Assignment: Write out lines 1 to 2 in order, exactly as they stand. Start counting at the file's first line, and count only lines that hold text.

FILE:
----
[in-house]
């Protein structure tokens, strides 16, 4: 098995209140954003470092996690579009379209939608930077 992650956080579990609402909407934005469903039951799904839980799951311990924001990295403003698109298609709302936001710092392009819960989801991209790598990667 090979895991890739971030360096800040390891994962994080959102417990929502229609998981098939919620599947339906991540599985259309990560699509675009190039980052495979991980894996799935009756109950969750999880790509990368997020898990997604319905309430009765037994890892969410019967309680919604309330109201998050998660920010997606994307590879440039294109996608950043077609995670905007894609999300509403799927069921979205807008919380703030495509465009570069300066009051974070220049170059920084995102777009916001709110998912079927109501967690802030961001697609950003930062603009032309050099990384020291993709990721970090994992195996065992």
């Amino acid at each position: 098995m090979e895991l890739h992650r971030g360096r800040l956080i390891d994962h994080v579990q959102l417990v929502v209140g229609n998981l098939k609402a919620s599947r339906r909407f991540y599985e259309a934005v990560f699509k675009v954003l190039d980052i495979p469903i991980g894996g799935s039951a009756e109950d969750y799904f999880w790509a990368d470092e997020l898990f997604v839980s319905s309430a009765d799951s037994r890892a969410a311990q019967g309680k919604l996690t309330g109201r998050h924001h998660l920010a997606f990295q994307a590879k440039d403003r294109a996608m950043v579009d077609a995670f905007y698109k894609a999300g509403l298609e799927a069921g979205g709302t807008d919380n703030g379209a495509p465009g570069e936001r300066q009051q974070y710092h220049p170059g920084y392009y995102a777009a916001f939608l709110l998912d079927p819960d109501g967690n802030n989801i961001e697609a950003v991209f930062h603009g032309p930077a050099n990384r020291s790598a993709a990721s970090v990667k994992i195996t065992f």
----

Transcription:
[in-house]
């Protein structure tokens, strides 16, 4: 098995209140954003470092996690579009379209939608930077 992650956080579990609402909407934005469903039951799904839980799951311990924001990295403003698109298609709302936001710092392009819960989801991209790598990667 090979895991890739971030360096800040390891994962994080959102417990929502229609998981098939919620599947339906991540599985259309990560699509675009190039980052495979991980894996799935009756109950969750999880790509990368997020898990997604319905309430009765037994890892969410019967309680919604309330109201998050998660920010997606994307590879440039294109996608950043077609995670905007894609999300509403799927069921979205807008919380703030495509465009570069300066009051974070220049170059920084995102777009916001709110998912079927109501967690802030961001697609950003930062603009032309050099990384020291993709990721970090994992195996065992």